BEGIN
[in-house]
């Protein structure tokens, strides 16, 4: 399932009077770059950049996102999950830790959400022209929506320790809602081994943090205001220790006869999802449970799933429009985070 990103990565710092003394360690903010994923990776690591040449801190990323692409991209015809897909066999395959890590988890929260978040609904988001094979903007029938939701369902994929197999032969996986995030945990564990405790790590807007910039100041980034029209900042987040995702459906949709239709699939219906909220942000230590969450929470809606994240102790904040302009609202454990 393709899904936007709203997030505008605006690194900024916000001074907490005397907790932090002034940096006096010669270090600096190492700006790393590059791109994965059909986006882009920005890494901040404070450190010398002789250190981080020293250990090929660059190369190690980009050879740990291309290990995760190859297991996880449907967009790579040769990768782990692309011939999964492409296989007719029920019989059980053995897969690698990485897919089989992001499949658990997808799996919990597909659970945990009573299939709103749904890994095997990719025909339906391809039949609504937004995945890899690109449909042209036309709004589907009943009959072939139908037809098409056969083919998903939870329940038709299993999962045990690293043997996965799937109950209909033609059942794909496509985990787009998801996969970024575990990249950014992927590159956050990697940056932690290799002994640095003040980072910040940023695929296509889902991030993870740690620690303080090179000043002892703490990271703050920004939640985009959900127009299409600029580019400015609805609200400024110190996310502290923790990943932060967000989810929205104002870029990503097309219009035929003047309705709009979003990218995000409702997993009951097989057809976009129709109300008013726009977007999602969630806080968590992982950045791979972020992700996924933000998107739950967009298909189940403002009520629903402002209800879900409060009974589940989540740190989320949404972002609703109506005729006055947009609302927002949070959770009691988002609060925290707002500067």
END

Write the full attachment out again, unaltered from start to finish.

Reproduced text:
[in-house]
């Protein structure tokens, strides 16, 4: 399932009077770059950049996102999950830790959400022209929506320790809602081994943090205001220790006869999802449970799933429009985070 990103990565710092003394360690903010994923990776690591040449801190990323692409991209015809897909066999395959890590988890929260978040609904988001094979903007029938939701369902994929197999032969996986995030945990564990405790790590807007910039100041980034029209900042987040995702459906949709239709699939219906909220942000230590969450929470809606994240102790904040302009609202454990 393709899904936007709203997030505008605006690194900024916000001074907490005397907790932090002034940096006096010669270090600096190492700006790393590059791109994965059909986006882009920005890494901040404070450190010398002789250190981080020293250990090929660059190369190690980009050879740990291309290990995760190859297991996880449907967009790579040769990768782990692309011939999964492409296989007719029920019989059980053995897969690698990485897919089989992001499949658990997808799996919990597909659970945990009573299939709103749904890994095997990719025909339906391809039949609504937004995945890899690109449909042209036309709004589907009943009959072939139908037809098409056969083919998903939870329940038709299993999962045990690293043997996965799937109950209909033609059942794909496509985990787009998801996969970024575990990249950014992927590159956050990697940056932690290799002994640095003040980072910040940023695929296509889902991030993870740690620690303080090179000043002892703490990271703050920004939640985009959900127009299409600029580019400015609805609200400024110190996310502290923790990943932060967000989810929205104002870029990503097309219009035929003047309705709009979003990218995000409702997993009951097989057809976009129709109300008013726009977007999602969630806080968590992982950045791979972020992700996924933000998107739950967009298909189940403002009520629903402002209800879900409060009974589940989540740190989320949404972002609703109506005729006055947009609302927002949070959770009691988002609060925290707002500067």